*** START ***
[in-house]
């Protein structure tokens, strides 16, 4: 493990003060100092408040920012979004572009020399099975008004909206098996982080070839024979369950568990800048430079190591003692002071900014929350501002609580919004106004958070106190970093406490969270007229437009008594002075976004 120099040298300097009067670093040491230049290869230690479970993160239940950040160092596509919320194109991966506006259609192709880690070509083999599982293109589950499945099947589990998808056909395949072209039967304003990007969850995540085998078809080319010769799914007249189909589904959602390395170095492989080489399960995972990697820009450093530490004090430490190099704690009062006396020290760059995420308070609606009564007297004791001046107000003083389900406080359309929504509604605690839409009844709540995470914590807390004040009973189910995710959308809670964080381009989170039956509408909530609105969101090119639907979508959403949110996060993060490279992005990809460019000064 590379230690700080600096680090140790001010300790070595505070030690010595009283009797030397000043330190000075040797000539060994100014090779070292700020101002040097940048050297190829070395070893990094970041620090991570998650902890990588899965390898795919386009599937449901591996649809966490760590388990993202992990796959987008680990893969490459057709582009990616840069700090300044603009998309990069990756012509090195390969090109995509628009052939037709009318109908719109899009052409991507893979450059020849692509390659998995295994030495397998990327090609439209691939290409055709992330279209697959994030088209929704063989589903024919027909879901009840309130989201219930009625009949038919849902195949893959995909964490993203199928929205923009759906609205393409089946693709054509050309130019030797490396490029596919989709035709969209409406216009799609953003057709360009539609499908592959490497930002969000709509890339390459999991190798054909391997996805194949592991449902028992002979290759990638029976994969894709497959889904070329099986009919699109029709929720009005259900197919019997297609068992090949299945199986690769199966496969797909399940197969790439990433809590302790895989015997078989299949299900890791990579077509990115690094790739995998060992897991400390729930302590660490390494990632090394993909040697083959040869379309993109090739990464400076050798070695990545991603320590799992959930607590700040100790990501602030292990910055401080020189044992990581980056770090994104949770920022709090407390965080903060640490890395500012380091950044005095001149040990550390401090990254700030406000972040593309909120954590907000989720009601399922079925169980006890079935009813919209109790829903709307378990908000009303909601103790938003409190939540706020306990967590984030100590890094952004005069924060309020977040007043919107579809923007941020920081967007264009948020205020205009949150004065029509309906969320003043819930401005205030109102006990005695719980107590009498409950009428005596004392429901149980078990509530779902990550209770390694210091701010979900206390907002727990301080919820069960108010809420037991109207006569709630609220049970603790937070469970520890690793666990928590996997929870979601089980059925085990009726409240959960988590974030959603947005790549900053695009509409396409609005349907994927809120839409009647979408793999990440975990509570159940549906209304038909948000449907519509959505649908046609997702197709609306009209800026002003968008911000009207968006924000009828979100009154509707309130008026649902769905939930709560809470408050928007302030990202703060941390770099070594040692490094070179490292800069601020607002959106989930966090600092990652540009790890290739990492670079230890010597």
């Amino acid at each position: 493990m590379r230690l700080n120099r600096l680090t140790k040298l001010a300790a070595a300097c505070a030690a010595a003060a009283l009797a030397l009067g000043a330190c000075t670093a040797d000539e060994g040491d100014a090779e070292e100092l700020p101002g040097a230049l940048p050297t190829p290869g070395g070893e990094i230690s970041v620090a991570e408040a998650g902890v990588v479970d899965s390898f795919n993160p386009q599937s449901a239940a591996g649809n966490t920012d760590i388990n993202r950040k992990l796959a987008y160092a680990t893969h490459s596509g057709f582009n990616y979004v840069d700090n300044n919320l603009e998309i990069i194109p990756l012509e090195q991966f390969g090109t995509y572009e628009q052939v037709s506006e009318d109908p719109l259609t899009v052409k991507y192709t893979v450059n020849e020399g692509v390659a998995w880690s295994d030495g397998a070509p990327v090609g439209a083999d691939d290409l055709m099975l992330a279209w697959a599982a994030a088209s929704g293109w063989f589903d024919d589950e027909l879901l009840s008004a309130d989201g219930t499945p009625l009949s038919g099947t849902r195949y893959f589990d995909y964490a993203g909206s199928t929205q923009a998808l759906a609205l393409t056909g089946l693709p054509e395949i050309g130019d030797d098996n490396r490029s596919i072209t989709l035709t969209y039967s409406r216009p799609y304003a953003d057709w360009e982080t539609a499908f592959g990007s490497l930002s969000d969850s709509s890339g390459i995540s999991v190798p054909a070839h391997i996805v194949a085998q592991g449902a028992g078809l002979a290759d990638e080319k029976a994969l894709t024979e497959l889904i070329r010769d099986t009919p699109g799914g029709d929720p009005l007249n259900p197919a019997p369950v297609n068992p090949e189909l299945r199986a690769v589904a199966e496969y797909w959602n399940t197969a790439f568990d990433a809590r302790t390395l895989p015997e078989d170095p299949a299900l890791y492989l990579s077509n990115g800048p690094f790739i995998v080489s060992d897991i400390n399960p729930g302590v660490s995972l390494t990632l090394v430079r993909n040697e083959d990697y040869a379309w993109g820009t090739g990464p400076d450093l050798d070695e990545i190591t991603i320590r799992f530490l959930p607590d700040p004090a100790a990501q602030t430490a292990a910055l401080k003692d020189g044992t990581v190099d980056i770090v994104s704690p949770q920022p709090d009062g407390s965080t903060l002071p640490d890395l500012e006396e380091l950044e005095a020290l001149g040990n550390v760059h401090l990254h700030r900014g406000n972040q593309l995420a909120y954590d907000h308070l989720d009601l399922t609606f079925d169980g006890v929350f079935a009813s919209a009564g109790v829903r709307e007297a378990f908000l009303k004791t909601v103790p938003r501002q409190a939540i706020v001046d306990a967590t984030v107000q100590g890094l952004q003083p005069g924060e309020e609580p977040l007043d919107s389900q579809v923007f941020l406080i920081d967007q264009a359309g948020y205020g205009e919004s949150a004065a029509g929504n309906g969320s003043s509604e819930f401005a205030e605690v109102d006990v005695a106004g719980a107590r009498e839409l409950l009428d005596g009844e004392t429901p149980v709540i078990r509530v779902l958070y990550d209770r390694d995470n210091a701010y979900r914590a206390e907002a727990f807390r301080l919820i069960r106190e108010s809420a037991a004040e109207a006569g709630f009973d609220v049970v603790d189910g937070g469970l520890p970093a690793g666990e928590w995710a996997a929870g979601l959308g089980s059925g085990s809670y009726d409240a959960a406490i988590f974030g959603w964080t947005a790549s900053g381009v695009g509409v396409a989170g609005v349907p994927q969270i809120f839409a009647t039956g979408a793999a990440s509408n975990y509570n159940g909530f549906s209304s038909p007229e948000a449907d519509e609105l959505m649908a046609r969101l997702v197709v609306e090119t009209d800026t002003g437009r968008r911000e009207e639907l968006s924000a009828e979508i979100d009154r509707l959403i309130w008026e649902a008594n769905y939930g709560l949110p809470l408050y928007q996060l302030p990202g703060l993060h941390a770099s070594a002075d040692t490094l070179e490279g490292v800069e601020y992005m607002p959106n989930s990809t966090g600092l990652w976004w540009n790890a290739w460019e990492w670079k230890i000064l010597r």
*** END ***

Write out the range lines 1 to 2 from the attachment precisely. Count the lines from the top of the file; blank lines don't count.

[in-house]
């Protein structure tokens, strides 16, 4: 493990003060100092408040920012979004572009020399099975008004909206098996982080070839024979369950568990800048430079190591003692002071900014929350501002609580919004106004958070106190970093406490969270007229437009008594002075976004 120099040298300097009067670093040491230049290869230690479970993160239940950040160092596509919320194109991966506006259609192709880690070509083999599982293109589950499945099947589990998808056909395949072209039967304003990007969850995540085998078809080319010769799914007249189909589904959602390395170095492989080489399960995972990697820009450093530490004090430490190099704690009062006396020290760059995420308070609606009564007297004791001046107000003083389900406080359309929504509604605690839409009844709540995470914590807390004040009973189910995710959308809670964080381009989170039956509408909530609105969101090119639907979508959403949110996060993060490279992005990809460019000064 590379230690700080600096680090140790001010300790070595505070030690010595009283009797030397000043330190000075040797000539060994100014090779070292700020101002040097940048050297190829070395070893990094970041620090991570998650902890990588899965390898795919386009599937449901591996649809966490760590388990993202992990796959987008680990893969490459057709582009990616840069700090300044603009998309990069990756012509090195390969090109995509628009052939037709009318109908719109899009052409991507893979450059020849692509390659998995295994030495397998990327090609439209691939290409055709992330279209697959994030088209929704063989589903024919027909879901009840309130989201219930009625009949038919849902195949893959995909964490993203199928929205923009759906609205393409089946693709054509050309130019030797490396490029596919989709035709969209409406216009799609953003057709360009539609499908592959490497930002969000709509890339390459999991190798054909391997996805194949592991449902028992002979290759990638029976994969894709497959889904070329099986009919699109029709929720009005259900197919019997297609068992090949299945199986690769199966496969797909399940197969790439990433809590302790895989015997078989299949299900890791990579077509990115690094790739995998060992897991400390729930302590660490390494990632090394993909040697083959040869379309993109090739990464400076050798070695990545991603320590799992959930607590700040100790990501602030292990910055401080020189044992990581980056770090994104949770920022709090407390965080903060640490890395500012380091950044005095001149040990550390401090990254700030406000972040593309909120954590907000989720009601399922079925169980006890079935009813919209109790829903709307378990908000009303909601103790938003409190939540706020306990967590984030100590890094952004005069924060309020977040007043919107579809923007941020920081967007264009948020205020205009949150004065029509309906969320003043819930401005205030109102006990005695719980107590009498409950009428005596004392429901149980078990509530779902990550209770390694210091701010979900206390907002727990301080919820069960108010809420037991109207006569709630609220049970603790937070469970520890690793666990928590996997929870979601089980059925085990009726409240959960988590974030959603947005790549900053695009509409396409609005349907994927809120839409009647979408793999990440975990509570159940549906209304038909948000449907519509959505649908046609997702197709609306009209800026002003968008911000009207968006924000009828979100009154509707309130008026649902769905939930709560809470408050928007302030990202703060941390770099070594040692490094070179490292800069601020607002959106989930966090600092990652540009790890290739990492670079230890010597």